Advocate Daily is a podcast and editorial series focused on highlighting young community organizers and social justice advocates of color. In collaboration with The Gathering for Justice, we have recorded 10 episodes of audio content focused on different topics in the social justice sphere. Advocate Daily is a reminder:
Educate. Empower. Elevate.
For the second episode of Advocate Daily, we spoke with 18-year-old Luis Hernandez, Youth Leadership and Engagement Coordinator at The Gathering for Justice.
Hernandez also started his own initiative, Youth Over Guns.
The mission for YOG, per its website, is “to build youth power in marginalized communities throughout the nation and encourage legislative advocacy to prevent gun violence, while shifting public discourse towards an evidentiary approach to keeping schools and communities safe.”
“When we talk about youth leadership and we talk about youth activism and youth advocacy, a lot of times young folks are left out of those conversations and are only included as the person to receive it,” said Hernandez.
“And so what we’re normalizing is young folks who are already doing this work, who are experts in their own experiences — building them up, providing them with the tools and skills necessary to not only facilitate these kinds of discussions, but also bring together and work with their own peers, who may not be tapped into this work, and really loop them in to become advocates and activists in our communities.”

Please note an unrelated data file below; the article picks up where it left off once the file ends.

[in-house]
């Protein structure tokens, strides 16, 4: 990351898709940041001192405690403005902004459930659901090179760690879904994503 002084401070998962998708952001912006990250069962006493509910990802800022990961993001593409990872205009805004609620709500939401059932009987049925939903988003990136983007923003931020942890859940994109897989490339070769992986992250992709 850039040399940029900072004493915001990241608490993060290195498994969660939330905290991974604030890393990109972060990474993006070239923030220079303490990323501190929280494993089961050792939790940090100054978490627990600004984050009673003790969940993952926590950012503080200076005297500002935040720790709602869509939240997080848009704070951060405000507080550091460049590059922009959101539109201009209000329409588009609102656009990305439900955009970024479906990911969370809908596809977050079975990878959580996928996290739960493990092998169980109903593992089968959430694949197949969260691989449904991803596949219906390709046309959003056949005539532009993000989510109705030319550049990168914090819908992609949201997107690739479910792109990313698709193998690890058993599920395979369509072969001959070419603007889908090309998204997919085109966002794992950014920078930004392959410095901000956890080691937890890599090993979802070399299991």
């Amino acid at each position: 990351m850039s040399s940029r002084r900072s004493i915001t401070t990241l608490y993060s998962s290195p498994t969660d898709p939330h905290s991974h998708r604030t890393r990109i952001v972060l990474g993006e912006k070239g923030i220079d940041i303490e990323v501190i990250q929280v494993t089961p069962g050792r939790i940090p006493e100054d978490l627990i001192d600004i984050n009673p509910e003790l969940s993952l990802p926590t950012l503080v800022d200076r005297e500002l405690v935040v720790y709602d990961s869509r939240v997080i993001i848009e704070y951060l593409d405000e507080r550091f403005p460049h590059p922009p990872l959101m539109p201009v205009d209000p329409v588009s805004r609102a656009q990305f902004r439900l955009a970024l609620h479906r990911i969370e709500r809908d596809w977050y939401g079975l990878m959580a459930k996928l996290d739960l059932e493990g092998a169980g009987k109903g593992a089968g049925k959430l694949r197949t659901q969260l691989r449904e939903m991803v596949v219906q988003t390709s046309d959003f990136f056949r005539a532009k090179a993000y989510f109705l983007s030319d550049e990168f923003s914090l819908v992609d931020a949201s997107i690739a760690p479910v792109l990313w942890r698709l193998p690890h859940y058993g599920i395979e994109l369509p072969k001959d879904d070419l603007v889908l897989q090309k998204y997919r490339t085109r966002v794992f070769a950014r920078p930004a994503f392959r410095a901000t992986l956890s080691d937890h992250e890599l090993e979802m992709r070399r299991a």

The youth should not be seen as pawns in the fight for justice — as a token of innocence and a false promise to look towards the future. The youth are wise, they are informed, and they are fed up with the lack of progress and clear perils on the horizon if things are not changed.
Luis Hernandez is very clearly a prominent figure as an organizer and activist. He is a strong orator, organizer, and ally for anyone marginalized.
This country needs strong leaders like Hernandez to unite, inform, and empower people.
But it is also clear that this effort for justice and equity right now is especially powerful because it is largely leaderless. There are more people marching, organizing, and speaking up on systemic racism and inequity right now than ever before.
The people are the leaders. All of us. And that is why we will see lasting change — and continue to fight even when the needle is moved ever-so-slightly forward.